Bull Shark

Carcharhinus leucas (Muller & Henle, 1839)


Bull shark Photo by Ian Banks

Total length to 3.4 m, but in rivers mostly 0.8 – 1.4 m. Males mature at 2.1 – 2.25 m and females at 2.2 – 2.3 m. Distinguished by heavy body shape, short, bluntly rounded snout and small eyes. Colouration is pale grey, grey-brown to very dark steel-grey above, and creamy-white below. The serrated upper teeth are heavy and broadly triangular. The lower teeth are narrower, but still relatively robust. The second dorsal fin is relatively high (height of first dorsal fin is less than 3.1 times the height of the second dorsal fin). Fins generally have faint dusky edges, but are not strongly marked. In juveniles, the rear edge of caudal fin has a black edge, but this fades with growth.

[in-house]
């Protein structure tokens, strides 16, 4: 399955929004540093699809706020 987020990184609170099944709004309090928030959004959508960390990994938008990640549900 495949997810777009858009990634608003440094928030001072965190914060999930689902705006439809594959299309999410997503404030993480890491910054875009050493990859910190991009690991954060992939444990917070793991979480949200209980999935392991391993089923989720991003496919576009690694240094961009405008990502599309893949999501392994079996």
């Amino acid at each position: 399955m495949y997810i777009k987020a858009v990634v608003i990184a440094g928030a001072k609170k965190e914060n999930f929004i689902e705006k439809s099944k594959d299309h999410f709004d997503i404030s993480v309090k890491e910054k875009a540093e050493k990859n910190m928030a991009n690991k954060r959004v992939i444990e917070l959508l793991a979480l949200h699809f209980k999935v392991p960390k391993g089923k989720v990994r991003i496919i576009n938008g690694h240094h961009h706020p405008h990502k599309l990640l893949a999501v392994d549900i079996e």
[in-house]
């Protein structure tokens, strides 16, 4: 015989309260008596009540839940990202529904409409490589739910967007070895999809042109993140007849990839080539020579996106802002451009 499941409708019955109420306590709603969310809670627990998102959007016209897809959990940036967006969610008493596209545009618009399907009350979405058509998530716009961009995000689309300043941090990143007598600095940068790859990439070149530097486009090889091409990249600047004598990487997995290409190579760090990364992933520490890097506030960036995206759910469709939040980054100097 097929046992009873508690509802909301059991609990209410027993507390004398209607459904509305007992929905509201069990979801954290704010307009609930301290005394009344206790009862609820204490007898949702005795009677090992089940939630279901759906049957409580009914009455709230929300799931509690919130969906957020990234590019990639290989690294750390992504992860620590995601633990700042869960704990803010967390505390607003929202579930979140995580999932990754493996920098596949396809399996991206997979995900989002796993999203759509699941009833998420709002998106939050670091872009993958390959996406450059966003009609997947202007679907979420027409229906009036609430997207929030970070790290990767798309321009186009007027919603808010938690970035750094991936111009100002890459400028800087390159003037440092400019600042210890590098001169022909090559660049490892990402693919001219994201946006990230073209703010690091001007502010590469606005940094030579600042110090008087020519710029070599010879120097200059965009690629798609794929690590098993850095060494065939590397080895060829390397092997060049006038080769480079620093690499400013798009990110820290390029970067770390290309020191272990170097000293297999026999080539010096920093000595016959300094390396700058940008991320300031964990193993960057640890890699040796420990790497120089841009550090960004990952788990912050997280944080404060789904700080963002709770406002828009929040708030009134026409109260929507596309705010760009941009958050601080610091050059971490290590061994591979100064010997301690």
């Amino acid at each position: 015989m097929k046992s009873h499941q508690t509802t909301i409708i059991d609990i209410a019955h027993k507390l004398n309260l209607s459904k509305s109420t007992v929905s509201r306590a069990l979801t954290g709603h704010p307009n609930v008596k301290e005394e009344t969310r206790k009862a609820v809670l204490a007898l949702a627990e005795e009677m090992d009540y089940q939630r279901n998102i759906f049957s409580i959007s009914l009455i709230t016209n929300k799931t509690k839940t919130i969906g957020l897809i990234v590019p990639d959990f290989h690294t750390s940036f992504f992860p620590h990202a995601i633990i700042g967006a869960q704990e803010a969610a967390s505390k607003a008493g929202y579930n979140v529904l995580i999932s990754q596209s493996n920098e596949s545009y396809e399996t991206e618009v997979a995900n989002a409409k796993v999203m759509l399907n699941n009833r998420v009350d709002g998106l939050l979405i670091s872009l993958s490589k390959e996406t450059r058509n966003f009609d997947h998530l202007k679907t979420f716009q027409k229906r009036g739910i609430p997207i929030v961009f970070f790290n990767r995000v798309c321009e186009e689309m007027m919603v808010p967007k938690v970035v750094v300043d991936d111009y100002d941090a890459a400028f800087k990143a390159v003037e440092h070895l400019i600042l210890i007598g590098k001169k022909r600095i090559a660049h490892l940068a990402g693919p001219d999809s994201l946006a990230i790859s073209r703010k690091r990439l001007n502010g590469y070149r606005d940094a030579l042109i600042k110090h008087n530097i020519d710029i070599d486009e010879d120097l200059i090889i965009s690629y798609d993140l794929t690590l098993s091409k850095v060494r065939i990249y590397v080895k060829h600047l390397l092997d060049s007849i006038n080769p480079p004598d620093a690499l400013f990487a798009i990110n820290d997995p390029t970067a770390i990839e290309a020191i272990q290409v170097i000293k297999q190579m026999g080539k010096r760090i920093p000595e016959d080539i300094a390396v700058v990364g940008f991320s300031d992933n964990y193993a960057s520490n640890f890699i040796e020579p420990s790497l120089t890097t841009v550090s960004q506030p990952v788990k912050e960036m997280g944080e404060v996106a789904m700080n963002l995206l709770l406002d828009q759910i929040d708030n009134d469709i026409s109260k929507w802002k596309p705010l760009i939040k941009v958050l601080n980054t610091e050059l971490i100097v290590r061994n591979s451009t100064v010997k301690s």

Habitat & range

Inshore waters, bays, estuaries and riverine freshwater reaches. Dams and weirs present a barrier to upstream migration. Found throughout northern Australia, from Perth, WA, to Sydney, NSW, but also in tropical and subtropical waters worldwide.

Similar species

Pigeye Whaler (Carcharhinus amboinensis) has a smaller second dorsal fin. Dusky Whaler (Carcharhinus obscurus) has a low ridge on back between the dorsal fins.


Based on the number of attacks on humans, this is probably the world’s most dangerous shark. Large specimens are usually marine, while young adults and juveniles are most common in rivers and canals.

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